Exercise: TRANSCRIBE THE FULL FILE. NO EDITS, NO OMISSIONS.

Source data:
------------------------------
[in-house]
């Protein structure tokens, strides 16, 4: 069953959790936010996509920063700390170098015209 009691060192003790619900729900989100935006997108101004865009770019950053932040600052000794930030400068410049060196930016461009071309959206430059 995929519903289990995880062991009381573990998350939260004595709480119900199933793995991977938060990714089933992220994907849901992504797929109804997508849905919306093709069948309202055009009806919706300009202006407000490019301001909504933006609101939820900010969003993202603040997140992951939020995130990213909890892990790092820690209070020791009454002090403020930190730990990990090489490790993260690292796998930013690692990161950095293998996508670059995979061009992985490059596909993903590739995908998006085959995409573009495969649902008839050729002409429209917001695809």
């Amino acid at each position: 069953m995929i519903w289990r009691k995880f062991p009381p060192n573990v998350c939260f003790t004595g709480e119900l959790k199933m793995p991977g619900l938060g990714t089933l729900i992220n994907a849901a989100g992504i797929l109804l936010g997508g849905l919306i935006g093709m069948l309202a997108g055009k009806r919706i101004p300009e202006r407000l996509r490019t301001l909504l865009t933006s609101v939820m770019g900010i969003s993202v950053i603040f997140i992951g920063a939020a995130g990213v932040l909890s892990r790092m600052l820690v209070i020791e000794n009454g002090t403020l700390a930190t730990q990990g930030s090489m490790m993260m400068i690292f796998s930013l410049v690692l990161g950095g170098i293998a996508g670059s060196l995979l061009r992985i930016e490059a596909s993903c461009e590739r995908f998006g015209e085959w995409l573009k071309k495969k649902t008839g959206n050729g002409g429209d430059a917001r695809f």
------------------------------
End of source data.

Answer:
[in-house]
């Protein structure tokens, strides 16, 4: 069953959790936010996509920063700390170098015209 009691060192003790619900729900989100935006997108101004865009770019950053932040600052000794930030400068410049060196930016461009071309959206430059 995929519903289990995880062991009381573990998350939260004595709480119900199933793995991977938060990714089933992220994907849901992504797929109804997508849905919306093709069948309202055009009806919706300009202006407000490019301001909504933006609101939820900010969003993202603040997140992951939020995130990213909890892990790092820690209070020791009454002090403020930190730990990990090489490790993260690292796998930013690692990161950095293998996508670059995979061009992985490059596909993903590739995908998006085959995409573009495969649902008839050729002409429209917001695809």
């Amino acid at each position: 069953m995929i519903w289990r009691k995880f062991p009381p060192n573990v998350c939260f003790t004595g709480e119900l959790k199933m793995p991977g619900l938060g990714t089933l729900i992220n994907a849901a989100g992504i797929l109804l936010g997508g849905l919306i935006g093709m069948l309202a997108g055009k009806r919706i101004p300009e202006r407000l996509r490019t301001l909504l865009t933006s609101v939820m770019g900010i969003s993202v950053i603040f997140i992951g920063a939020a995130g990213v932040l909890s892990r790092m600052l820690v209070i020791e000794n009454g002090t403020l700390a930190t730990q990990g930030s090489m490790m993260m400068i690292f796998s930013l410049v690692l990161g950095g170098i293998a996508g670059s060196l995979l061009r992985i930016e490059a596909s993903c461009e590739r995908f998006g015209e085959w995409l573009k071309k495969k649902t008839g959206n050729g002409g429209d430059a917001r695809f």